It was a "tough day" for Chris Urmson, Google's self-driving car director, when his prototype vehicle collided with a bus last month while cruising along at 2 mph in Mountain View, California.
The slow-motion accident, after all, involved a bus, which is a lot more common on roads than some of the other things that Google's robo-car has been trained to deal with.
In a presentation at the South by Southwest conference on Friday, Urmson recapped everything the car has learned to dodge:
- A woman riding in an electronic wheelchair and chasing a duck with a broom
- A streaker running in front of the car
- A group of people playing "Frogger" and leap-frogging through a crowded intersection
- A pedestrian jumping and rolling over its hood
- A cyclist coming in the wrong direction over a curb
- Three cars in Austin driving the wrong way
His team even taught the car to avoid "snailing," an internet phenomenon where people lie face down and try to crawl like a snail across the street. This one it hasn't seen in the wild.
Given its prep with dealing with unknown scenarios, it was still a bad day when the car caused its first accident in self-driving mode on Valentine's Day after more than 4 million miles on the road.
The car had moved onto the right side of the street and out of the lane as it prepared to make a right-hand turn. The cars originally were programmed to stay in their lanes to make turns, but they were soon taught that most people will pull out of the lane to move right if there is room available, Urmson said.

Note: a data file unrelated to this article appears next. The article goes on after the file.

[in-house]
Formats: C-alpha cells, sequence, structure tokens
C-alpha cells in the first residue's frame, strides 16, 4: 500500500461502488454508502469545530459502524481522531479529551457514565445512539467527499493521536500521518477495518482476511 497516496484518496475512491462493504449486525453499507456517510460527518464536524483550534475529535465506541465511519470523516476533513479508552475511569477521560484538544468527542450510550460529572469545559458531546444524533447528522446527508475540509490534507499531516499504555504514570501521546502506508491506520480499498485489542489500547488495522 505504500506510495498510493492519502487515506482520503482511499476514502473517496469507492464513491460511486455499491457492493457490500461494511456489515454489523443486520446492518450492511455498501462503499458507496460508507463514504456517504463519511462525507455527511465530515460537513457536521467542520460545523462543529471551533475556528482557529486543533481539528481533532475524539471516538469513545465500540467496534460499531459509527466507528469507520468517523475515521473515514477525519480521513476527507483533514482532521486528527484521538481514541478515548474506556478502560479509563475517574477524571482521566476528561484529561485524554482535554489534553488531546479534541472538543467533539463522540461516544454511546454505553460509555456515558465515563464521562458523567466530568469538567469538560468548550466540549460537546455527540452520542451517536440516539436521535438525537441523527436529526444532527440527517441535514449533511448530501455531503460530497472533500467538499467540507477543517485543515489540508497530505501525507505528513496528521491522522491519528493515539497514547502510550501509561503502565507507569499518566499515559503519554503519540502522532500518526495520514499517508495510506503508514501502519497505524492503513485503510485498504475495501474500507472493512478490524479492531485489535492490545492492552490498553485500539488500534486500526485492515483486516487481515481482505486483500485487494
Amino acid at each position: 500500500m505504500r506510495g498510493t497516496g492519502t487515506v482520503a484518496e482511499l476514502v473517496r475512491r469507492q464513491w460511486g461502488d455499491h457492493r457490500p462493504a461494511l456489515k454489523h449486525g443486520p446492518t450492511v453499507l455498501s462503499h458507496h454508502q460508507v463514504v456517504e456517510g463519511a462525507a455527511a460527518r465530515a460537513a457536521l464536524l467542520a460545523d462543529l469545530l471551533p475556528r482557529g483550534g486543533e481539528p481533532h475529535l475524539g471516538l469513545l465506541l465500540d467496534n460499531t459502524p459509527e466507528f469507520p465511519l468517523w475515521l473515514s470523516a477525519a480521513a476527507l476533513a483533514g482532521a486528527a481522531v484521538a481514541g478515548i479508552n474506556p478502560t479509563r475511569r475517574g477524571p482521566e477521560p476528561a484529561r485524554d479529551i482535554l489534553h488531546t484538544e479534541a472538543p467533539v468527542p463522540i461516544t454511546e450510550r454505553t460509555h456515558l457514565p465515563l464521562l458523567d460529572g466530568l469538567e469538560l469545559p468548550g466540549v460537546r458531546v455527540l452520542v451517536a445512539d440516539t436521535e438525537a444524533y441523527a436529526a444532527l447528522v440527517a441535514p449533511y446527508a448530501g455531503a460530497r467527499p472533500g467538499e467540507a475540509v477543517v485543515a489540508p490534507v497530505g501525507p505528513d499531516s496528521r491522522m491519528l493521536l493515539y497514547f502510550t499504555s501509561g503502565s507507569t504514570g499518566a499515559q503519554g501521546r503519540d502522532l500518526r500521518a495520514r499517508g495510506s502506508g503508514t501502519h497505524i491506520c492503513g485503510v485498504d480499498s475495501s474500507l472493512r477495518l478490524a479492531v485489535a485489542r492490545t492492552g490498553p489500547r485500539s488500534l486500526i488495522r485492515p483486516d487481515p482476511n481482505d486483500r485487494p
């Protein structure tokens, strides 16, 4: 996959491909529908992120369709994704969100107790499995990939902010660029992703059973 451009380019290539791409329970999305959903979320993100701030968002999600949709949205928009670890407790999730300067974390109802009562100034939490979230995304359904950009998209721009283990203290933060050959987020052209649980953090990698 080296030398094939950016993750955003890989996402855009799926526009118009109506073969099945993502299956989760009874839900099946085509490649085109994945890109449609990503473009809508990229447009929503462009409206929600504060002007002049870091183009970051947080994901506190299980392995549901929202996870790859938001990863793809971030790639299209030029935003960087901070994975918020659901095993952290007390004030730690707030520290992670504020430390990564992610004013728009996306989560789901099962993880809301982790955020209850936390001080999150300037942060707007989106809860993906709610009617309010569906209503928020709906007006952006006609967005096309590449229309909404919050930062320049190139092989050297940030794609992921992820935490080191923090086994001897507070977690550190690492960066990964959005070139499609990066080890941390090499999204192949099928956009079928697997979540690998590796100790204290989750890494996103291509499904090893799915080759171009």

In this case, the Google car pulled to the right for the turn, but then encountered a pile of sandbags. After the light turned green, it waited for a few cars to pass before it saw a bus. To the bus driver, there was plenty of room to pass, Urmson said. But to Google's car, the software told it that it should move back into the lane. That caused a collision.
The Google car was going only 2 mph, but its sensors got lodged in the bus door as it was dragged across the intersection.
"That was a tough day for us," Urmson conceded.
While it may have been trained to avoid something as crazy as snailing, Google's self-driving cars still needed a software update so it knew that larger objects are much less likely to yield.